The Australian Greens have reacted strongly to confirmation that fossil fuel companies successfully pressured energy minister Martin Ferguson to enlist ASIO and the Federal Police in spying on climate change and clean energy activists.
"This is a deliberate abuse of the role of Australian security agencies, who have better things to do than follow the dictates of foreign coal and energy corporations," Australian Greens Senator Scott Ludlam said.
"Instead of promoting the surveillance and intimidation of climate activists, Minister Ferguson should devote some of his time to dealing with the issues they raise."
The Greens have called on the Prime Minister to haul Mr Ferguson into line, and demanded that new Federal Attorney General Nicola Roxon come clean on the degree to which Australian intelligence bodies are diverting resources into spying on environmental campaign groups.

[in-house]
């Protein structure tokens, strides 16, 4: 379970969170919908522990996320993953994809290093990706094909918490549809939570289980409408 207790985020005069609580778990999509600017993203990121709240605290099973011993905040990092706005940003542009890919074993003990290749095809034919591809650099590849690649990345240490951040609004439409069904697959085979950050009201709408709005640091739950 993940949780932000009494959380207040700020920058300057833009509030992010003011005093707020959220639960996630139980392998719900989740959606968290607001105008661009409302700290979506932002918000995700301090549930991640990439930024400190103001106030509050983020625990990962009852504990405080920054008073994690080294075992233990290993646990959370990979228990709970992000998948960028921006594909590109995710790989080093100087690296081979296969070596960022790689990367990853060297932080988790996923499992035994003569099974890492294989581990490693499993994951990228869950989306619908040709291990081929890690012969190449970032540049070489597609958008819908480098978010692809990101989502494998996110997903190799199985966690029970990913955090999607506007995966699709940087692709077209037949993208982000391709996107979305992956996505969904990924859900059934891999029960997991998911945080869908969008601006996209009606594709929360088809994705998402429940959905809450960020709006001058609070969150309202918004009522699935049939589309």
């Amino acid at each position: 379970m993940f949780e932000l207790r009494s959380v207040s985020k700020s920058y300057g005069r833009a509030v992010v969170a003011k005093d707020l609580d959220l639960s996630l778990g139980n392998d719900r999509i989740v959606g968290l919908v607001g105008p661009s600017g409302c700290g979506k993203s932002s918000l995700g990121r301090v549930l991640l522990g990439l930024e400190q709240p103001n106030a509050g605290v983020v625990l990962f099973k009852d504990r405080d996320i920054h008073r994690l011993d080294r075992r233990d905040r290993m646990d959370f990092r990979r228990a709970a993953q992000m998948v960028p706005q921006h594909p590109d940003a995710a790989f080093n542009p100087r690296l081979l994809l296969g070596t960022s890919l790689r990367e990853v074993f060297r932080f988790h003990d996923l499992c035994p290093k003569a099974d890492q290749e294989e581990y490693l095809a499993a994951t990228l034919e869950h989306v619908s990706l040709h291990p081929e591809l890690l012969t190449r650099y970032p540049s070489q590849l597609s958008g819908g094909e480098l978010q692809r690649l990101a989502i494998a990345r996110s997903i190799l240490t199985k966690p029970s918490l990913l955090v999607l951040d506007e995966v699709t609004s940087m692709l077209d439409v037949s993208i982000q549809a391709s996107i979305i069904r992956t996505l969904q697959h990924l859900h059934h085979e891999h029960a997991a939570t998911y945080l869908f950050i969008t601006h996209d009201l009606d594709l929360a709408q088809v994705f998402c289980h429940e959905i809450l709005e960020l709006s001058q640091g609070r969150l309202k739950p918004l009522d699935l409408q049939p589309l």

ASIO chief David Irvine indicated to Senator Ludlam in an estimates committee hearing in February 2010: "ASIO does not devote any resources to constraining legitimate protest. We are specifically prevented from doing so by our act, and we do not do it."
Subsequent to this exchange, the Government made substantial amendments to ASIO's act (the so-called ‘WikiLeaks amendments') giving the agency unqualified powers to spy on civil society organisations.
"This is a dangerous expansion of the surveillance state, a wholly unhealthy cocktail of economic interests, privatised intelligence gathering, misuse of clandestine intelligence resources and above all, a demonstration of the warped priorities of a Minister who needs to be pulled into line," said Senator Ludlam.
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